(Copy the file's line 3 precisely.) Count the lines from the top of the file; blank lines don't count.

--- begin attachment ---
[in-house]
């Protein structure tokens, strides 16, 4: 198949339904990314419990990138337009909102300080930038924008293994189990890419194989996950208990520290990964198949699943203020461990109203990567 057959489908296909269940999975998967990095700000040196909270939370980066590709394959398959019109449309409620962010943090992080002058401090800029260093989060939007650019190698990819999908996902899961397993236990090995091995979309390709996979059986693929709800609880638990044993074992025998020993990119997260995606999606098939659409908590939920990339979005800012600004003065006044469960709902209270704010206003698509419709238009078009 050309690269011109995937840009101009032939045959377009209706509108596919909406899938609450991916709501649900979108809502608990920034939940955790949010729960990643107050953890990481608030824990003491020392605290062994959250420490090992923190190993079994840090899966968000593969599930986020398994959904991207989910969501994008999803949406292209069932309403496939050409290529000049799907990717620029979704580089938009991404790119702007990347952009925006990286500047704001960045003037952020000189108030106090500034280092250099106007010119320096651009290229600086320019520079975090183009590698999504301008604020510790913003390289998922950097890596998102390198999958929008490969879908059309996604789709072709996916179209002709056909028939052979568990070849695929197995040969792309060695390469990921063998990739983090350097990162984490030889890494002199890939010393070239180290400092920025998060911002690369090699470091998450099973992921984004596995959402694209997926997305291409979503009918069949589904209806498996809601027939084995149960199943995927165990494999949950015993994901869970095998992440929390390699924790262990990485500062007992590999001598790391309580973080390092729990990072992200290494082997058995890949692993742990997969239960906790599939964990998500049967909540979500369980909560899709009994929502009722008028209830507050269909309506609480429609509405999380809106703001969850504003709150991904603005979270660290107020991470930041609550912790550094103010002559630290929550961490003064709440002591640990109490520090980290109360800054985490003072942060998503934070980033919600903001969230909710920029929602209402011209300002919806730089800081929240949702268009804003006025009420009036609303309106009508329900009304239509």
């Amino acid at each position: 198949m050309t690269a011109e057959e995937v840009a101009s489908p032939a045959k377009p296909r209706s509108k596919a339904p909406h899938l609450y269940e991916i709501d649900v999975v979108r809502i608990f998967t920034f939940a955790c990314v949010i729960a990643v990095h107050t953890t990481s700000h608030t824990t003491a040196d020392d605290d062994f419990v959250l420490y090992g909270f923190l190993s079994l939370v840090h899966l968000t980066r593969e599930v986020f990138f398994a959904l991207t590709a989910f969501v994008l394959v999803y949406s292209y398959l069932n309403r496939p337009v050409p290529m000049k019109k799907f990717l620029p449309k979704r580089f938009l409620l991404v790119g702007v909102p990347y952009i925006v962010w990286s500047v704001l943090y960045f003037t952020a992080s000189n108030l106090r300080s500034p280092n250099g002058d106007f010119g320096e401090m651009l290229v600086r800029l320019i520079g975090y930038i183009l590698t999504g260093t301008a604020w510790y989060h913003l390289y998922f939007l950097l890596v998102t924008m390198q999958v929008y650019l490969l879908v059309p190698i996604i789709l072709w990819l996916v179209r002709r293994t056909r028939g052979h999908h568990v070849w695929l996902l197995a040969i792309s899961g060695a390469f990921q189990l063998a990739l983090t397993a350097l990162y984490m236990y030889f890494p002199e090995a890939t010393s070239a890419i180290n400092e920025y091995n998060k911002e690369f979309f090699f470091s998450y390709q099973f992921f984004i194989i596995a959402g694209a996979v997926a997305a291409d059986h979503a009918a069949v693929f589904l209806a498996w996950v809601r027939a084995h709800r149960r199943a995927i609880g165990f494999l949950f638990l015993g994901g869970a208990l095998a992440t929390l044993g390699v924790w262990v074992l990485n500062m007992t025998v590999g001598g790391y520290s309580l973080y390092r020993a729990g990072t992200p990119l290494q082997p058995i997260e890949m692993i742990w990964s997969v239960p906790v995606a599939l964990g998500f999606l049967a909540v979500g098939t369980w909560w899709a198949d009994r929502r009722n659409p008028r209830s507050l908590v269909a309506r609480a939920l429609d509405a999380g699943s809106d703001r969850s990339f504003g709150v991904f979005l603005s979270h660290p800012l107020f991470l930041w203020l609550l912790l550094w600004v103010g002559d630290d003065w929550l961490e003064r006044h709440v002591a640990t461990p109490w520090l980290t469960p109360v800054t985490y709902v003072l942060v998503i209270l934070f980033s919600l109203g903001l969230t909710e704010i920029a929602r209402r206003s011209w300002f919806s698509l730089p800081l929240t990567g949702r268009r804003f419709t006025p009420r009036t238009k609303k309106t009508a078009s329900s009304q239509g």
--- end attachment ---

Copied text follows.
């Amino acid at each position: 198949m050309t690269a011109e057959e995937v840009a101009s489908p032939a045959k377009p296909r209706s509108k596919a339904p909406h899938l609450y269940e991916i709501d649900v999975v979108r809502i608990f998967t920034f939940a955790c990314v949010i729960a990643v990095h107050t953890t990481s700000h608030t824990t003491a040196d020392d605290d062994f419990v959250l420490y090992g909270f923190l190993s079994l939370v840090h899966l968000t980066r593969e599930v986020f990138f398994a959904l991207t590709a989910f969501v994008l394959v999803y949406s292209y398959l069932n309403r496939p337009v050409p290529m000049k019109k799907f990717l620029p449309k979704r580089f938009l409620l991404v790119g702007v909102p990347y952009i925006v962010w990286s500047v704001l943090y960045f003037t952020a992080s000189n108030l106090r300080s500034p280092n250099g002058d106007f010119g320096e401090m651009l290229v600086r800029l320019i520079g975090y930038i183009l590698t999504g260093t301008a604020w510790y989060h913003l390289y998922f939007l950097l890596v998102t924008m390198q999958v929008y650019l490969l879908v059309p190698i996604i789709l072709w990819l996916v179209r002709r293994t056909r028939g052979h999908h568990v070849w695929l996902l197995a040969i792309s899961g060695a390469f990921q189990l063998a990739l983090t397993a350097l990162y984490m236990y030889f890494p002199e090995a890939t010393s070239a890419i180290n400092e920025y091995n998060k911002e690369f979309f090699f470091s998450y390709q099973f992921f984004i194989i596995a959402g694209a996979v997926a997305a291409d059986h979503a009918a069949v693929f589904l209806a498996w996950v809601r027939a084995h709800r149960r199943a995927i609880g165990f494999l949950f638990l015993g994901g869970a208990l095998a992440t929390l044993g390699v924790w262990v074992l990485n500062m007992t025998v590999g001598g790391y520290s309580l973080y390092r020993a729990g990072t992200p990119l290494q082997p058995i997260e890949m692993i742990w990964s997969v239960p906790v995606a599939l964990g998500f999606l049967a909540v979500g098939t369980w909560w899709a198949d009994r929502r009722n659409p008028r209830s507050l908590v269909a309506r609480a939920l429609d509405a999380g699943s809106d703001r969850s990339f504003g709150v991904f979005l603005s979270h660290p800012l107020f991470l930041w203020l609550l912790l550094w600004v103010g002559d630290d003065w929550l961490e003064r006044h709440v002591a640990t461990p109490w520090l980290t469960p109360v800054t985490y709902v003072l942060v998503i209270l934070f980033s919600l109203g903001l969230t909710e704010i920029a929602r209402r206003s011209w300002f919806s698509l730089p800081l929240t990567g949702r268009r804003f419709t006025p009420r009036t238009k609303k309106t009508a078009s329900s009304q239509g």